Cuboid Syndrome

Orthobiologic Solutions for Cuboid Syndrome

bones of the human foot

Cuboid syndrome is a condition caused by an injury to the joint and ligaments surrounding the cuboid bone

Cuboid syndrome causes pain on the outside (lateral side) of the foot. Sometimes it acts like a block, limiting the movement of the surrounding bones in the foot. A person often feels pain around the middle of the foot, or at the base of the fourth and fifth metatarsal bones. Pain is usually worse when weight-bearing, on uneven ground, quickly changing direction, jumping or hopping and symptoms tend to ease with rest. Walking may be difficult and people with cuboid subluxation often walk with a limp in an attempt to keep their weight off the outer foot.

The most frequent causes of cuboid syndrome are overuse or injury. Overuse problems can cause Cuboid Syndrome after frequent extended periods of intense activity, such as running. An inversion sprain of the ankle can also result in Cuboid Syndrome. This happens when the ankle suddenly twists with the sole of the foot facing inward, although outward twists have also been known to cause the condition as well.
The cuboid bone is one of the seven tarsal bones in the foot. Cuboid syndrome is a condition caused by an injury to the joint and ligaments surrounding the cuboid bone. The ligaments around the Cuboid bone provide stability to the bone. When injured, these ligaments can allow the cuboid bone to dislocate (i.e. move out and stay out of joint). More commonly, however, the cuboid bone will sublux or move in and out of the joint


Cuboid Syndrome often goes undiagnosed with ankle sprains.
If symptoms continue more than three months after an inversion sprain, cuboid subluxation should be considered. There is no specific test for Cuboid Syndrome but your doctor will usually assess to see if there is pain and stiffness on examination of the bone (when they press firmly on the cuboid through the sole of your foot). Imaging studies such as x-rays, MRIs and CT scans often fail to show cuboid subluxation but they can be useful for ruling out other causes of pain.

Bones of human footer right


Treating cuboid syndrome begins with rest and reducing or eliminating activity that involves putting weight on the foot. If the pain persists or worsens, individuals should see a doctor or physical therapist. A trained professional can perform certain foot manipulations to resolve cuboid syndrome. Manipulation of the cuboid bone works best if it is done within 24 hours of the injury. If the pain has gone on for an extended period, the injury may require many manipulations. Manipulation is not recommended if an individual is also dealing with other conditions, such as arthritis, a broken bone, circulatory or nerve problems, or bone disease. Padding, taping and custom orthotics may help to stabilize the cuboid bone as ligaments heal.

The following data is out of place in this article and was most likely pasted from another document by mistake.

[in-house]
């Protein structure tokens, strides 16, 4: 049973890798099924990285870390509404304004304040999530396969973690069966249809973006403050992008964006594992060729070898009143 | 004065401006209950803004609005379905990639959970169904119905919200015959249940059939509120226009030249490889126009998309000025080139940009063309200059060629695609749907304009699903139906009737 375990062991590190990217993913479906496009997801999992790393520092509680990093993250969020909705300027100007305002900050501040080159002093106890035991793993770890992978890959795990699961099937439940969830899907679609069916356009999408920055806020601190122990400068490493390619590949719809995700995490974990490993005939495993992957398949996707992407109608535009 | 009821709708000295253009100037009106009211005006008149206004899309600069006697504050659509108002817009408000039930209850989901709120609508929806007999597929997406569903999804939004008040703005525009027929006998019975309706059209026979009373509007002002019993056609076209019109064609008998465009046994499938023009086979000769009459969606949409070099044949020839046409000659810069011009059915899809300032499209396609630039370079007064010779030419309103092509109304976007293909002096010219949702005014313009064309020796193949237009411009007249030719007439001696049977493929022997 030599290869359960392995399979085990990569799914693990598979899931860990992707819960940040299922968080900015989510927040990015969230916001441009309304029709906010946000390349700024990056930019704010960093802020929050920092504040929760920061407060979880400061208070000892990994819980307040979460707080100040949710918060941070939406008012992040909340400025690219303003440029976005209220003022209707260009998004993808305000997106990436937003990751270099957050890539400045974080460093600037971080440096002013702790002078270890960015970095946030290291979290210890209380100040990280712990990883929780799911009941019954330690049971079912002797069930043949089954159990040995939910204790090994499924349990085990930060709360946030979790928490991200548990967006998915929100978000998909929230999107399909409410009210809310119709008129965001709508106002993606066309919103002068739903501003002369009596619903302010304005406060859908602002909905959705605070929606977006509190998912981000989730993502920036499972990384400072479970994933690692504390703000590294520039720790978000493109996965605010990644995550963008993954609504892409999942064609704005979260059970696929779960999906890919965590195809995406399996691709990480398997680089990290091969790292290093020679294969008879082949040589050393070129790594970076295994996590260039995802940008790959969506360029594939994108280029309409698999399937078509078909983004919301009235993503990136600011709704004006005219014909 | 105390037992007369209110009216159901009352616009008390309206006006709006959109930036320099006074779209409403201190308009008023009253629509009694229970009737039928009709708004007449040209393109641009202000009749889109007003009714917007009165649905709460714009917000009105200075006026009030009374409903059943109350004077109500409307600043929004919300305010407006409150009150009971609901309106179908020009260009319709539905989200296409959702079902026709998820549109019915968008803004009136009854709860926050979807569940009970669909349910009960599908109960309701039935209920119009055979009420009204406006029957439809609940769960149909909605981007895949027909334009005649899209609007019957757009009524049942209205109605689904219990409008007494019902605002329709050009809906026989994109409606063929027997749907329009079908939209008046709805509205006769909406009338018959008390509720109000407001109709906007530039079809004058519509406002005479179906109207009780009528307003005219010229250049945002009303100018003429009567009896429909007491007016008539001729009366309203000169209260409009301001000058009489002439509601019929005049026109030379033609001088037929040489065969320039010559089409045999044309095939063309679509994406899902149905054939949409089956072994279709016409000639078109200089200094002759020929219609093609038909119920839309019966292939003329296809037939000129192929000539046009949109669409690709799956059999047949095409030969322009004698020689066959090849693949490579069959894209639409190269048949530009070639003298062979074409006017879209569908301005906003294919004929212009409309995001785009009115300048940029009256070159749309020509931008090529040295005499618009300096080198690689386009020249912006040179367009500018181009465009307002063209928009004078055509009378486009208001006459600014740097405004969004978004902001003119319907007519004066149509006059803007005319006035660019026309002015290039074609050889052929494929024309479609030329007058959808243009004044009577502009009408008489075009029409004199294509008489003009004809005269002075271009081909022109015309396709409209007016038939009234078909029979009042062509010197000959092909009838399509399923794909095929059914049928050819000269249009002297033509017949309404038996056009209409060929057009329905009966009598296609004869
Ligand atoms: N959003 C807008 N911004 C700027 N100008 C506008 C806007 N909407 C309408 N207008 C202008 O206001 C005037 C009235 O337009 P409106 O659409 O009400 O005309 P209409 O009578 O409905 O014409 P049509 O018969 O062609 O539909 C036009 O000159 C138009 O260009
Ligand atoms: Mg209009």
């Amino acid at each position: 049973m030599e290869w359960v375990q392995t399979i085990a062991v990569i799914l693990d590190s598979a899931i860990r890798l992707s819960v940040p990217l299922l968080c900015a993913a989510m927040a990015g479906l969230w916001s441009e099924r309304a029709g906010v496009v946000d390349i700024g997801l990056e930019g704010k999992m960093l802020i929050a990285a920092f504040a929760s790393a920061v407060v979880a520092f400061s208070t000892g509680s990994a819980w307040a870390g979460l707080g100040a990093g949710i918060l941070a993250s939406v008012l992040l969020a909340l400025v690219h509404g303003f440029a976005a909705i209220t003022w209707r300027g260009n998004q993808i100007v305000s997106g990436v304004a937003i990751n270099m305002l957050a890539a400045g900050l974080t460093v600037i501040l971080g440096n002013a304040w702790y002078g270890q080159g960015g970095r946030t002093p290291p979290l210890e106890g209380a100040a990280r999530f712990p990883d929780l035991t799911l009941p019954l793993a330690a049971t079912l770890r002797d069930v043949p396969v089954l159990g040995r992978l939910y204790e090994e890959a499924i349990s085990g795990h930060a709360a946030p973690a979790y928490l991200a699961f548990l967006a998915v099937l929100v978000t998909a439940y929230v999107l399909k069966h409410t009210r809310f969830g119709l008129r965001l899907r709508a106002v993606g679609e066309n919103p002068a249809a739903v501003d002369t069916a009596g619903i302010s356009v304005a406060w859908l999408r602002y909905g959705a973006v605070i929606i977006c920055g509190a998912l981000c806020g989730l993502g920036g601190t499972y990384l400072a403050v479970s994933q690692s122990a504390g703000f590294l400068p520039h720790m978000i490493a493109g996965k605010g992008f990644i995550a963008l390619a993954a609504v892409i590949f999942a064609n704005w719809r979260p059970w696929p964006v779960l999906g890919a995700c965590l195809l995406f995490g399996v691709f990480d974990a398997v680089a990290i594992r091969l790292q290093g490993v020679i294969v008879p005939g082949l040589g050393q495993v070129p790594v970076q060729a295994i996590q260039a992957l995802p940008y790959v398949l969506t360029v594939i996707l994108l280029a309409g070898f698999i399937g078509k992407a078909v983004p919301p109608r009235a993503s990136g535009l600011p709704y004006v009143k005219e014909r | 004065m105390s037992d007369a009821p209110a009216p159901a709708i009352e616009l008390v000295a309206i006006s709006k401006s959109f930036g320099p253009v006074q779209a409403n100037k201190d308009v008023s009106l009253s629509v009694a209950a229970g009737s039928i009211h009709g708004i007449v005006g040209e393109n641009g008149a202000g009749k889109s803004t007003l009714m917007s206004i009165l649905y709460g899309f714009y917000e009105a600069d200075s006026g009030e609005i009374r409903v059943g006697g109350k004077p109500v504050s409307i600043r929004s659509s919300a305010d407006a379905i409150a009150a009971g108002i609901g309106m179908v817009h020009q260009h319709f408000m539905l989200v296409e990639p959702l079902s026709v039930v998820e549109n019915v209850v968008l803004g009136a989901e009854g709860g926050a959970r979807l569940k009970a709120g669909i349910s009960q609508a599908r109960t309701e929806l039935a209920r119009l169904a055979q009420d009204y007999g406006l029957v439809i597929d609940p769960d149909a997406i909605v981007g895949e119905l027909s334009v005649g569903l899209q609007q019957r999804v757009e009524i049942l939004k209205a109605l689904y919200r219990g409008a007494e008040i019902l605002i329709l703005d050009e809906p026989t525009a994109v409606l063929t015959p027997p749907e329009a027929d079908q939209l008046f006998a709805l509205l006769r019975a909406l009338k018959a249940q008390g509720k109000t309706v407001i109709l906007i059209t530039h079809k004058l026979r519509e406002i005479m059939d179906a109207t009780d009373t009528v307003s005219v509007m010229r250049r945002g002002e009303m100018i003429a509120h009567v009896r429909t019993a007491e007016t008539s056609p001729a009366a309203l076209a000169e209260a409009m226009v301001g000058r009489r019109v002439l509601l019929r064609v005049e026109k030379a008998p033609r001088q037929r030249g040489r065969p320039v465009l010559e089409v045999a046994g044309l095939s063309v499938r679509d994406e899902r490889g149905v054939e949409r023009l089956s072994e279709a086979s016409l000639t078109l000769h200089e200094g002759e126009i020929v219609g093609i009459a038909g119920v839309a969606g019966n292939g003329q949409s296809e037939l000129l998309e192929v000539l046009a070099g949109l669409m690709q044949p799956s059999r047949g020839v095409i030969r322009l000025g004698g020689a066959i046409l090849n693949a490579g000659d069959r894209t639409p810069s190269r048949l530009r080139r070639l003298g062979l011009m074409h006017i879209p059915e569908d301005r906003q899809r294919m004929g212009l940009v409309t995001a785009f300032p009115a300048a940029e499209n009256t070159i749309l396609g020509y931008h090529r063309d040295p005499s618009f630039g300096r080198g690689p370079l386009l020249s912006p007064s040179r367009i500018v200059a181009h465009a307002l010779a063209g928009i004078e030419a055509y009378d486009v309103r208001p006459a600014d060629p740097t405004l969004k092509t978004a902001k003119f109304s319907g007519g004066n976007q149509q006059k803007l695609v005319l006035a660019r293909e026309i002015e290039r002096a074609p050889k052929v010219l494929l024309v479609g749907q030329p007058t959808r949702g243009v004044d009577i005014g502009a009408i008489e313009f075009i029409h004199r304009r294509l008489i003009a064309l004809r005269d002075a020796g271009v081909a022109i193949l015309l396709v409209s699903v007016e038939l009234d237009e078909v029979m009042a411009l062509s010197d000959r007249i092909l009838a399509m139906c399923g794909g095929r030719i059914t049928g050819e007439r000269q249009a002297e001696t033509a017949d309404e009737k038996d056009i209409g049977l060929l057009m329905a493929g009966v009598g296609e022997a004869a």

Orthobiologic Treatments such as Platelet Rich Plasma (PRP) facilitate healing of the ligaments. The aim of using orthbiologic medicine is to support your body’s self-healing processes, reverse disease progression and suppress inflammatory reactions that can worsen pain, leading to symptom relief and recovery of function. We utilize Orthobiologic Treatments to repair the ligaments and joint naturally. Platelet Rich Plasma has a high concentration of growth factors thereby potentially changing the environment from inflammatory to healing and regenerating.

Surgery is rarely recommended for this condition, and only when other treatment options have not brought relief.


Our Medical Director

Janet D. Pearl, MD, MSc

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Is Orthobiologic Therapy
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Although Orthobiologic Cell Therapy is considered by some people to be experimental, various research studies show that some marrow aspirate concentrate and platelet rich plasma injections may provide excellent relief from joint and musculoskeletal pain and ongoing inflammation.